The company didn’t immediately respond to a request for comment.

Seattle-based Amazon is reportedly considering dividing a new second headquarters between New York’s Long Island City and Crystal City in northern Virginia. That would potentially add 25,000 jobs to each place.

Monster Shares Fall as Coke Develops Its Own Energy Drinks

Shares of energy drink maker Monster Beverage Corp. tumbled after the company said its partner Coca-Cola Co. is developing energy drinks of its own.

Coke bought a stake in California-based Monster in 2014. At that time, Coke transferred its energy brands to Monster and agreed not to develop competing drinks.

But in a conference call with investors late Wednesday, Monster CEO Rodney Sacks said Coke is developing two energy drinks it believes are exceptions to the agreement.

Coke says Coca-Cola Energy and Coca-Cola Energy No Sugar wouldn’t violate the agreement, which allows Coke to market energy drinks under its own name. But Monster is fighting their release.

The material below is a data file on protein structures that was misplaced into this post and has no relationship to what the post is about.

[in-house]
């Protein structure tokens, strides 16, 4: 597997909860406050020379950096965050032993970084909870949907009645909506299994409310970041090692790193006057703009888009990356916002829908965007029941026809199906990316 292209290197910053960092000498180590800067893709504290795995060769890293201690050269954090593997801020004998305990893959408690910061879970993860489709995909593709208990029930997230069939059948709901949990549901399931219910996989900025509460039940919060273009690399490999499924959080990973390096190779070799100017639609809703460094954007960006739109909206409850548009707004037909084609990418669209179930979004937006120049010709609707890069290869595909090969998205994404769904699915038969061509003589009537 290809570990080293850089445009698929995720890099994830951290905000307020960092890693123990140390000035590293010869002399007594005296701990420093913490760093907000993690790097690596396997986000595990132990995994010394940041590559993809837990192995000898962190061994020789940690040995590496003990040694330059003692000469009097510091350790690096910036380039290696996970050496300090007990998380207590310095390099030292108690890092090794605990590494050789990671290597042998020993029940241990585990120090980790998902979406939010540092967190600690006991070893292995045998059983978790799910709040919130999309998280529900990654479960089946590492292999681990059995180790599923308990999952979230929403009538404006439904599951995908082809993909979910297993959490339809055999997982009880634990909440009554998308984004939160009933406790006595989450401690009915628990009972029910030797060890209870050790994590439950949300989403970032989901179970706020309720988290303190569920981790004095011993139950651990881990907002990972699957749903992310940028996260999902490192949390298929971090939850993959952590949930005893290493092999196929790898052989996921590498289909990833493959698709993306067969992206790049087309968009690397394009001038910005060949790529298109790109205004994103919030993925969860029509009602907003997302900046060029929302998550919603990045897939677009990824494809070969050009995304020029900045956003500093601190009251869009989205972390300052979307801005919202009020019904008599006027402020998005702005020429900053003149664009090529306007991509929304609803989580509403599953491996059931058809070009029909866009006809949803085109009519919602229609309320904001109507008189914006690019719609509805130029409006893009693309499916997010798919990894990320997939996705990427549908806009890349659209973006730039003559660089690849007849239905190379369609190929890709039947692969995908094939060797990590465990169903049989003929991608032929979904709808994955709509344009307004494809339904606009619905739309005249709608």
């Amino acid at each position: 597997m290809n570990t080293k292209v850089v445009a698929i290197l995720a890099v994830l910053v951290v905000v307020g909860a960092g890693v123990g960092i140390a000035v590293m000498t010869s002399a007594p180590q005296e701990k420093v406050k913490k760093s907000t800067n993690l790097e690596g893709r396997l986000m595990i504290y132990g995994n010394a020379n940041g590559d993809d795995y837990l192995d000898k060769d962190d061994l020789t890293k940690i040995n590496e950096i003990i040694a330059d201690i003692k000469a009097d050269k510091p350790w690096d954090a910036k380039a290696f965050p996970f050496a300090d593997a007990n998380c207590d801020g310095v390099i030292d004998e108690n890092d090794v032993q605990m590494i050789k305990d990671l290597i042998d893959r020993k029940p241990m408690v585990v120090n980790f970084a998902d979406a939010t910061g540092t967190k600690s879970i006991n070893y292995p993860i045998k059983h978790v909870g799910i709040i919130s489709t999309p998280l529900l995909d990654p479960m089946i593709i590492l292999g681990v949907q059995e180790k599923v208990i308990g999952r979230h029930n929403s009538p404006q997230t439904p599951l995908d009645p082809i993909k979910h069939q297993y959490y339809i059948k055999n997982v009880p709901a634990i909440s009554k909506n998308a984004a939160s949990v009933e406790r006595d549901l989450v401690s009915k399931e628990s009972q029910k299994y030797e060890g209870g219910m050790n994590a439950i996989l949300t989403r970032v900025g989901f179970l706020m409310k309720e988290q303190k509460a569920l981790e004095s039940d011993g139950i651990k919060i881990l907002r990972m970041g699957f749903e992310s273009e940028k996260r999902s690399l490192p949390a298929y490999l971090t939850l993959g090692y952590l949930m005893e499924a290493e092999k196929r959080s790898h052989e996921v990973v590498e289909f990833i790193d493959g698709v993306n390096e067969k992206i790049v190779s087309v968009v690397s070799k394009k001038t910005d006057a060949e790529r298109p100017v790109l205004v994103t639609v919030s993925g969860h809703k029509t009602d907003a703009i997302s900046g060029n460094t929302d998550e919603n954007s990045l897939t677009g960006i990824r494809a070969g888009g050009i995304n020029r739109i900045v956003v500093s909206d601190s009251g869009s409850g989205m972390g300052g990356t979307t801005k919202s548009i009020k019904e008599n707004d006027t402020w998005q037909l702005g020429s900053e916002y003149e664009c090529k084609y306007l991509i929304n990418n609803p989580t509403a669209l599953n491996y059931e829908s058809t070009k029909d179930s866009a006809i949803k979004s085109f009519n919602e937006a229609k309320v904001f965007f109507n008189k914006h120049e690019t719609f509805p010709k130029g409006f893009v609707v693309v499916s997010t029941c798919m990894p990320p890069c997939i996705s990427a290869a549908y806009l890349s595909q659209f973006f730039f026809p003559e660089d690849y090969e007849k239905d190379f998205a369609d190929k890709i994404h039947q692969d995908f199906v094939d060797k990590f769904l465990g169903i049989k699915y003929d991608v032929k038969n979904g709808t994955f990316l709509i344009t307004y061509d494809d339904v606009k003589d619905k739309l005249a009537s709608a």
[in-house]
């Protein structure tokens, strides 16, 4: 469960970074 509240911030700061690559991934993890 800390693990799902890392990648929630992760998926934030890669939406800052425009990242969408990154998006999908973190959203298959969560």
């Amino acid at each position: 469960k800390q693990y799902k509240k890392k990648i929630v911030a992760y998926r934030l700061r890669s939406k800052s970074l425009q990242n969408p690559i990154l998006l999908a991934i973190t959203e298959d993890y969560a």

Both companies confirmed they have entered into arbitration.

Monster shares were down 8 percent to $51.20 in morning trading.

Nissan Sees Profit Dip as Sales Fall, Offsetting Cost Cuts

Japanese automaker Nissan is reporting an 8 percent fall in profit for the latest quarter as declining sales offset the benefits of cost cuts.

Nissan Motor Co. reported a July-September profit of 130.4 billion yen ($1.1 billion) Thursday, down from 141.6 billion yen the same period a year earlier.

Quarterly sales dipped nearly 3 percent to 2.82 trillion yen ($24.8 billion).